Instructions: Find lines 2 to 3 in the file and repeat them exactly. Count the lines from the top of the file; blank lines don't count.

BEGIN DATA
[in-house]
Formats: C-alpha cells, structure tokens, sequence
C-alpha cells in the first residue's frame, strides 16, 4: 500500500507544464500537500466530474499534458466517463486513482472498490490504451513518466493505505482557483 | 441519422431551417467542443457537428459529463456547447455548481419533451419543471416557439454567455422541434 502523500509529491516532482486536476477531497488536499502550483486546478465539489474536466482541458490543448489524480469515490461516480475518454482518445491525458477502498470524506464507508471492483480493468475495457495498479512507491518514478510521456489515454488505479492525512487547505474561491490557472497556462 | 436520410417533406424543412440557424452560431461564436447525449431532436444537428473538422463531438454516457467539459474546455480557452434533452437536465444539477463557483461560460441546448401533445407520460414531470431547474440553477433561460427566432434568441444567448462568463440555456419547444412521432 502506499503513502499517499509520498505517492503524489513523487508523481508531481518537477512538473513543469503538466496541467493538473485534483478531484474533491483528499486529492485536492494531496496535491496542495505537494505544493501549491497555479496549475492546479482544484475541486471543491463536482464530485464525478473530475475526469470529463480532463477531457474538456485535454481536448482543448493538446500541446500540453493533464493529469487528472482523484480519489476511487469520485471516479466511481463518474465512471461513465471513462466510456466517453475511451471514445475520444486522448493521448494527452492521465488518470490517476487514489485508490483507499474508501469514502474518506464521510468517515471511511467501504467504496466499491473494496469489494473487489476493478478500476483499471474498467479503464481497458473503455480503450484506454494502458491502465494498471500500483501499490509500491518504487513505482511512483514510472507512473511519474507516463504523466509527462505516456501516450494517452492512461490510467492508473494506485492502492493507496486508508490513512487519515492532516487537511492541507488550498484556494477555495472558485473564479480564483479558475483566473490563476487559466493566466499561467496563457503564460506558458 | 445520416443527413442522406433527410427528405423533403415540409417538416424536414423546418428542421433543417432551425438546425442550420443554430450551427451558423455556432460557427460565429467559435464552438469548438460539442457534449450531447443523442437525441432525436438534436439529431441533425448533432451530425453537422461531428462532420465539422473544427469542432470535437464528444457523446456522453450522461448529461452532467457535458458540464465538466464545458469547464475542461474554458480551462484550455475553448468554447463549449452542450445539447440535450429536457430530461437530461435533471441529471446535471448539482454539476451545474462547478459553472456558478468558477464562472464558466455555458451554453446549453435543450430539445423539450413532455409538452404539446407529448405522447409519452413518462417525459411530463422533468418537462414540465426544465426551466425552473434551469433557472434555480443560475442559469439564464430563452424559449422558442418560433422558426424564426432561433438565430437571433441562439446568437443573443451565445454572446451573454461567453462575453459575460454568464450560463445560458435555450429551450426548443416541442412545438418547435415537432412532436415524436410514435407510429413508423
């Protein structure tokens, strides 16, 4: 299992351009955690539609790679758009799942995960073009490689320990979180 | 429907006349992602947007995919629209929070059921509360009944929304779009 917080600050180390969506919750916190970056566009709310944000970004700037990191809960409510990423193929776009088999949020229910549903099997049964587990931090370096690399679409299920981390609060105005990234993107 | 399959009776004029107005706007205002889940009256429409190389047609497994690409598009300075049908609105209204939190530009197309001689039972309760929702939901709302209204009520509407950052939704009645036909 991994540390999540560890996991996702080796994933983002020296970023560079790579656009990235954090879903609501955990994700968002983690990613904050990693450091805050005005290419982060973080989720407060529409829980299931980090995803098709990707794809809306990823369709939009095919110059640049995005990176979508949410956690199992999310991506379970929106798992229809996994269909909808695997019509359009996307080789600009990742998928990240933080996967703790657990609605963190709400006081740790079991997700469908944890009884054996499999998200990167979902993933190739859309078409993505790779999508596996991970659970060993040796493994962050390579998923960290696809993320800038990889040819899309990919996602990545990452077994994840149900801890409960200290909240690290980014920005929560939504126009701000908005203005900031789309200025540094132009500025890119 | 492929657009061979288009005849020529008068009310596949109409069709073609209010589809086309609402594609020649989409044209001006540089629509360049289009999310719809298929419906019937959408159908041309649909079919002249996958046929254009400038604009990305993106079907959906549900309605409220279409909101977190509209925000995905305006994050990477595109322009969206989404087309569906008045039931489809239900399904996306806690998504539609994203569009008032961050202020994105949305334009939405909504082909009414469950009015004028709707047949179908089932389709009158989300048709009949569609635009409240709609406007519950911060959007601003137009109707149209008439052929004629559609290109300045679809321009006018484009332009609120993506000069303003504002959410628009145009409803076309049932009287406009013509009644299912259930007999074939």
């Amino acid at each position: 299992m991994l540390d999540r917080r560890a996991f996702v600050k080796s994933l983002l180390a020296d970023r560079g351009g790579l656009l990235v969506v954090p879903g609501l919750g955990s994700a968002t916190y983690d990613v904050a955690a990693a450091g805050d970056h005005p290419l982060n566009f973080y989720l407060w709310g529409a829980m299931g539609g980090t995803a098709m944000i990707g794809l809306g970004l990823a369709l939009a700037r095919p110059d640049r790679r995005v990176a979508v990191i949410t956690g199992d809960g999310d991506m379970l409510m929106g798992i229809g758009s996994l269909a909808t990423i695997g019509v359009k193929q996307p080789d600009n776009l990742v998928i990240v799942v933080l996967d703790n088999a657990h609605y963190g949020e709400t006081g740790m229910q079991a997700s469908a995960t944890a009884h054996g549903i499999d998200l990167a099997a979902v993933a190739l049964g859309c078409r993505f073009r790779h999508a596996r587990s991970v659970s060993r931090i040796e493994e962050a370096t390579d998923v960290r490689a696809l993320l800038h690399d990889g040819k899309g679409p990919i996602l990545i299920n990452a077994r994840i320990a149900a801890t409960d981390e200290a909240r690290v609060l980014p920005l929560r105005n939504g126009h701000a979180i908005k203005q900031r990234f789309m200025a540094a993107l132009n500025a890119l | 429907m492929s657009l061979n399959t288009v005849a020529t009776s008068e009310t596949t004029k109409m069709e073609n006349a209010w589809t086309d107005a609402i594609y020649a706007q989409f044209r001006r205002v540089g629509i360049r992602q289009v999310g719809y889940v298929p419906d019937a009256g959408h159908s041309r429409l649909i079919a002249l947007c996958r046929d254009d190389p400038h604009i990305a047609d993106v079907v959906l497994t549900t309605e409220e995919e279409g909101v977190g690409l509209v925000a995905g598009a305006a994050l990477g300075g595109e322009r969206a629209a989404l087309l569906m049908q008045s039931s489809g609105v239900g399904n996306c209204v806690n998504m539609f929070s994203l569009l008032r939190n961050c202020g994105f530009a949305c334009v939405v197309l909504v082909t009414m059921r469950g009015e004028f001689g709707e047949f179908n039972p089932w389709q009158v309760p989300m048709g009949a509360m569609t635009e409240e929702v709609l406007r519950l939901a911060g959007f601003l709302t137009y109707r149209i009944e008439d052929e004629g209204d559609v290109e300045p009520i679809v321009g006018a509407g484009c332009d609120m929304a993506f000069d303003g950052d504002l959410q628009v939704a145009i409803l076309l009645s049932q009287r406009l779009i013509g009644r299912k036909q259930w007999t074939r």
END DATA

Formats: C-alpha cells, structure tokens, sequence
C-alpha cells in the first residue's frame, strides 16, 4: 500500500507544464500537500466530474499534458466517463486513482472498490490504451513518466493505505482557483 | 441519422431551417467542443457537428459529463456547447455548481419533451419543471416557439454567455422541434 502523500509529491516532482486536476477531497488536499502550483486546478465539489474536466482541458490543448489524480469515490461516480475518454482518445491525458477502498470524506464507508471492483480493468475495457495498479512507491518514478510521456489515454488505479492525512487547505474561491490557472497556462 | 436520410417533406424543412440557424452560431461564436447525449431532436444537428473538422463531438454516457467539459474546455480557452434533452437536465444539477463557483461560460441546448401533445407520460414531470431547474440553477433561460427566432434568441444567448462568463440555456419547444412521432 502506499503513502499517499509520498505517492503524489513523487508523481508531481518537477512538473513543469503538466496541467493538473485534483478531484474533491483528499486529492485536492494531496496535491496542495505537494505544493501549491497555479496549475492546479482544484475541486471543491463536482464530485464525478473530475475526469470529463480532463477531457474538456485535454481536448482543448493538446500541446500540453493533464493529469487528472482523484480519489476511487469520485471516479466511481463518474465512471461513465471513462466510456466517453475511451471514445475520444486522448493521448494527452492521465488518470490517476487514489485508490483507499474508501469514502474518506464521510468517515471511511467501504467504496466499491473494496469489494473487489476493478478500476483499471474498467479503464481497458473503455480503450484506454494502458491502465494498471500500483501499490509500491518504487513505482511512483514510472507512473511519474507516463504523466509527462505516456501516450494517452492512461490510467492508473494506485492502492493507496486508508490513512487519515492532516487537511492541507488550498484556494477555495472558485473564479480564483479558475483566473490563476487559466493566466499561467496563457503564460506558458 | 445520416443527413442522406433527410427528405423533403415540409417538416424536414423546418428542421433543417432551425438546425442550420443554430450551427451558423455556432460557427460565429467559435464552438469548438460539442457534449450531447443523442437525441432525436438534436439529431441533425448533432451530425453537422461531428462532420465539422473544427469542432470535437464528444457523446456522453450522461448529461452532467457535458458540464465538466464545458469547464475542461474554458480551462484550455475553448468554447463549449452542450445539447440535450429536457430530461437530461435533471441529471446535471448539482454539476451545474462547478459553472456558478468558477464562472464558466455555458451554453446549453435543450430539445423539450413532455409538452404539446407529448405522447409519452413518462417525459411530463422533468418537462414540465426544465426551466425552473434551469433557472434555480443560475442559469439564464430563452424559449422558442418560433422558426424564426432561433438565430437571433441562439446568437443573443451565445454572446451573454461567453462575453459575460454568464450560463445560458435555450429551450426548443416541442412545438418547435415537432412532436415524436410514435407510429413508423